Also, Carvana may capture share in the used car space, but they entirely lack the profitable parts & service side. Ultimately, and this is particularly true as car complexity increases, Carvana buyers will end up getting their autos maintained and repaired at a branded dealership.

As for a digital strategy, Asbury already sells fully 20% of their cars online anyway. They have apps to book car appointments, and loaners and pickup and delivery options make them pretty good at offering ALL the needs of a car owner today (from trade-in to upgrade to financing and repair). And they can do all this through a phone app.

SA: Do you think part of the mispricing is because investors are missing how attractive its business model and growth outlook is?

Thomas Lott: Investors absolutely miss how growth-y this industry is. Car sales tend to grow just under 2% per year, and yet ABG has been growing revenue in the mid to high single digits, and EPS in the mid-double digits ballpark over the past 15 years. Revenue growth did slow in recent years, but it has and we believe it will continue to accelerate as urbanites flee to the suburbs. Asbury also has the scale and capital structure that allows them to roll up smaller dealers with cheap financing.

To those of us that focus on high free cash flow, high margin businesses, it is pretty obvious how attractive this business model is. However, today’s investor seems obsessed with revenue growth only. Why do profits matter they say? That has led to a market of the haves and the have nots. Dozens of high-quality business models today trade at hugely discounted valuations, simply because they are seen as passe.

Carvana trades at 4.4x 2021 sales. EBITDA is expected to remain negative until 2023 per Street estimates. With about 20% of ABG’s revenue derived from digital sources, then just a 4.4x sales multiple on 20% of Asbury’s revenue would imply that ABG stock is worth $300 per share! Forget the other 80%. This is how crazy some digital names have become in this market. And Asbury actually makes money.

SA: How do trends such as the growth of electric vehicles (EV’s) and/or future outright ban of internal combustion engine cars impact ABG and the industry over the time horizon for this idea, as well as longer term (such as 5-10 years)?

Thomas Lott: It is possible that investors view traditional auto dealers as dinosaurs. Tesla has forgone a dealer network, and sells directly to the buyer. Why have dealers at all? This is a simplistic and unrealistic view of the auto world as we see it.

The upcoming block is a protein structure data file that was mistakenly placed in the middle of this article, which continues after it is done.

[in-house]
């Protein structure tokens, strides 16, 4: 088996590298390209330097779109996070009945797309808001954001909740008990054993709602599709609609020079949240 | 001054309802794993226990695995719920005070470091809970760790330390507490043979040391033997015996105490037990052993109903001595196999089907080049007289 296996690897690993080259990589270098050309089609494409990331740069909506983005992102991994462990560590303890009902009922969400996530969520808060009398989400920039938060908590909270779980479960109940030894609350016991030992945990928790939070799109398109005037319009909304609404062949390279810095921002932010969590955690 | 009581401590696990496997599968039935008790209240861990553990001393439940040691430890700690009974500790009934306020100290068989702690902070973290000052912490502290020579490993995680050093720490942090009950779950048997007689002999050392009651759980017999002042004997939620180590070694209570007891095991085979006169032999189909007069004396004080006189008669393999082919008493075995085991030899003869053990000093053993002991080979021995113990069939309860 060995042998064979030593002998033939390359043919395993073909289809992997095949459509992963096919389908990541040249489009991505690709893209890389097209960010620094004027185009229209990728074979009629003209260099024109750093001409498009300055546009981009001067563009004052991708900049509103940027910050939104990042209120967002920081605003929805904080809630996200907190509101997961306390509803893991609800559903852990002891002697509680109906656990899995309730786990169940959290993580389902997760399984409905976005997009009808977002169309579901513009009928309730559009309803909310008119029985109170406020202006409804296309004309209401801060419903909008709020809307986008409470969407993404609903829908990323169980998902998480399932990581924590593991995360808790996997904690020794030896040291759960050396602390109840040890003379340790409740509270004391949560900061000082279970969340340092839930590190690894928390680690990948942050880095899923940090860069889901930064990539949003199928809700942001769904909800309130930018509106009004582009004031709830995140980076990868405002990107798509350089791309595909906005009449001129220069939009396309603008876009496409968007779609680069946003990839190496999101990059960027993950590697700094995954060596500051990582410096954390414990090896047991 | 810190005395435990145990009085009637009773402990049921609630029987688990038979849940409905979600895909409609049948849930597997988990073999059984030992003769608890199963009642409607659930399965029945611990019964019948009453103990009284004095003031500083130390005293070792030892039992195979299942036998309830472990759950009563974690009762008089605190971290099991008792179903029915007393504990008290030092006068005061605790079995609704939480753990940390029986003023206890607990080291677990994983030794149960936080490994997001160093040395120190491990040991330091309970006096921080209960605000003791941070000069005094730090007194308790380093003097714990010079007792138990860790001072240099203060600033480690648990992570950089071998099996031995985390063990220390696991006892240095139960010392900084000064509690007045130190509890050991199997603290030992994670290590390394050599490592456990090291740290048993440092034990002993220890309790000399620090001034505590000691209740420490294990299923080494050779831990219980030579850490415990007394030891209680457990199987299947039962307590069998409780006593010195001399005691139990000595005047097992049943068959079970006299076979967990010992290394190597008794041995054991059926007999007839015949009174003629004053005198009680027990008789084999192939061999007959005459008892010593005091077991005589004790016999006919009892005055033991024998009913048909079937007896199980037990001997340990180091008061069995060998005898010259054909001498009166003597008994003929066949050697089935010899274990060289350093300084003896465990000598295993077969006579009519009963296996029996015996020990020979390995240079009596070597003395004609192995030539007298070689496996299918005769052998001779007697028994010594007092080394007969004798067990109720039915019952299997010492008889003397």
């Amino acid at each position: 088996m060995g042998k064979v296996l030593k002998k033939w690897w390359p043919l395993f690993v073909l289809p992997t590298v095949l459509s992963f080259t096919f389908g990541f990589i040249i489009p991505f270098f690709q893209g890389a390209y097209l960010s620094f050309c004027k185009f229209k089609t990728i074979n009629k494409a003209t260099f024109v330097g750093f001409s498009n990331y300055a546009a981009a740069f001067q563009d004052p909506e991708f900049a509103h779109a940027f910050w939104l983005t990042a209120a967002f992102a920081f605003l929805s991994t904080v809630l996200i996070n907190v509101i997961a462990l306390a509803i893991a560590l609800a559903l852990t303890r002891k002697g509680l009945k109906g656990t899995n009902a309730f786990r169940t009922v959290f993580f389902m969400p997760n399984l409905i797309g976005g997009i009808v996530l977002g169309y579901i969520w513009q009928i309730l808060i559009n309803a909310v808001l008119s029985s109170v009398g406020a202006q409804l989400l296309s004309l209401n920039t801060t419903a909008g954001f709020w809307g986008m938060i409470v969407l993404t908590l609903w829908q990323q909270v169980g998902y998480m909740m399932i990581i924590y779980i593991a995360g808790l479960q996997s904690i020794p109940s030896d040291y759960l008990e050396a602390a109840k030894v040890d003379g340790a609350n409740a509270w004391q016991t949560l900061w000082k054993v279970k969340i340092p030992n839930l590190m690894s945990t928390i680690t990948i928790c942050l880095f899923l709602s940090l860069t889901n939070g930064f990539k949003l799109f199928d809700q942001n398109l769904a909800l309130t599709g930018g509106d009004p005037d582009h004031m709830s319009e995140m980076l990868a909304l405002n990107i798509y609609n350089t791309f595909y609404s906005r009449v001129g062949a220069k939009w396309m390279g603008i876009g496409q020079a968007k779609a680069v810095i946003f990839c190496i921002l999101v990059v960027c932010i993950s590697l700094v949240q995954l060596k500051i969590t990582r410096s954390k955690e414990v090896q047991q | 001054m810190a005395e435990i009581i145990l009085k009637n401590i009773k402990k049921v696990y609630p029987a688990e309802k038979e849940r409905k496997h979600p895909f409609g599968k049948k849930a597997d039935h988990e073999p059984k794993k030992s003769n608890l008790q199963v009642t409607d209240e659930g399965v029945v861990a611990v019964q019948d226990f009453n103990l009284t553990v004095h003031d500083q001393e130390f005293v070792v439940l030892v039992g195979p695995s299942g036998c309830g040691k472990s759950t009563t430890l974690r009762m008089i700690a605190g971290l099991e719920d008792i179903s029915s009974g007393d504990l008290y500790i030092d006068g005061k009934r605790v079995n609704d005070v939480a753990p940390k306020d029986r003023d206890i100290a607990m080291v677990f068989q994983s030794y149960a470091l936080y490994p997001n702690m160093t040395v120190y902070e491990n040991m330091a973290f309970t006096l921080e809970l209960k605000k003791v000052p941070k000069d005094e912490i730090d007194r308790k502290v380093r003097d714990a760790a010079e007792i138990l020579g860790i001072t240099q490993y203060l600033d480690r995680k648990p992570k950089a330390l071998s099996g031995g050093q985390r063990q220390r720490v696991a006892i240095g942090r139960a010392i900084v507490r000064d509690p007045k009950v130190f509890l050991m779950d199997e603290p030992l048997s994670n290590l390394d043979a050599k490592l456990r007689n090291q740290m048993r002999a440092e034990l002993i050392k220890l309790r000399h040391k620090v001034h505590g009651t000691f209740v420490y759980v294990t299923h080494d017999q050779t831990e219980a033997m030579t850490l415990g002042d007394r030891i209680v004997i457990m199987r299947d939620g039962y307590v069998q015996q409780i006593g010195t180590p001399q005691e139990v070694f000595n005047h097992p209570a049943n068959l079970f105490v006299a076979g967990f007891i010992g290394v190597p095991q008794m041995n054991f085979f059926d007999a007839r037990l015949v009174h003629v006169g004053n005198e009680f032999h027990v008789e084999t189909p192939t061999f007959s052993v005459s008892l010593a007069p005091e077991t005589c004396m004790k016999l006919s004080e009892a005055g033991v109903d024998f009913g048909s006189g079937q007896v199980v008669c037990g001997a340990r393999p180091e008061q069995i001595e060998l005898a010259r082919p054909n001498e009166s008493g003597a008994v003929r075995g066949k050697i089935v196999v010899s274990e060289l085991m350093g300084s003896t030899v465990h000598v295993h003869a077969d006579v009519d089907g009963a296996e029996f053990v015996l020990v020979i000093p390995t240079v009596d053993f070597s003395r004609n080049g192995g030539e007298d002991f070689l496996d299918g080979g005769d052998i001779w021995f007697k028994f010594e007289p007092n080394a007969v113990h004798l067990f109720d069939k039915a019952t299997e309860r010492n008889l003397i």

First of all, even electric cars require service and repairs. One dealer we spoke to said that while electric vehicles have fewer parts and require less frequent maintenance, they are far more expensive to repair. Over a five-year cycle, an EV Nissan Leaf costs about the same to maintain as a gasoline powered Toyota Corolla.

Tesla has 2% market share in the US. Near term, it is hard to see them taking enough share to really impact OEM dealer sales or Asbury. Long term, even if Tesla captures say 20% of the market in a decade (and I am pretty sure every other car OEM in the world will have something to say about that), then they still require repairs and insurance and financing. The profitable side of the industry seems pretty likely to be around for a long long time. The increasing complexity too of an electric vehicle means that mom and pop repair shops probably lose more and more market share to certified dealers’ repair shops.

And Tesla’s lack of a dealer network could create huge headaches for them. In the article we mentioned that Houston, a city of 7mm people, has only one servicing center for Tesla’s. When their Model 3’s start requiring real repairs and maintenance, then there could be major problems. There is literally no infrastructure to do so. Tesla owners are actually calling and asking ABG dealers to do repairs for them.

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Thanks to Thomas for the interview.

Disclosure: I am/we are long ABG, LAD. I wrote this article myself, and it expresses my own opinions. I am not receiving compensation for it (other than from Seeking Alpha). I have no business relationship with any company whose stock is mentioned in this article.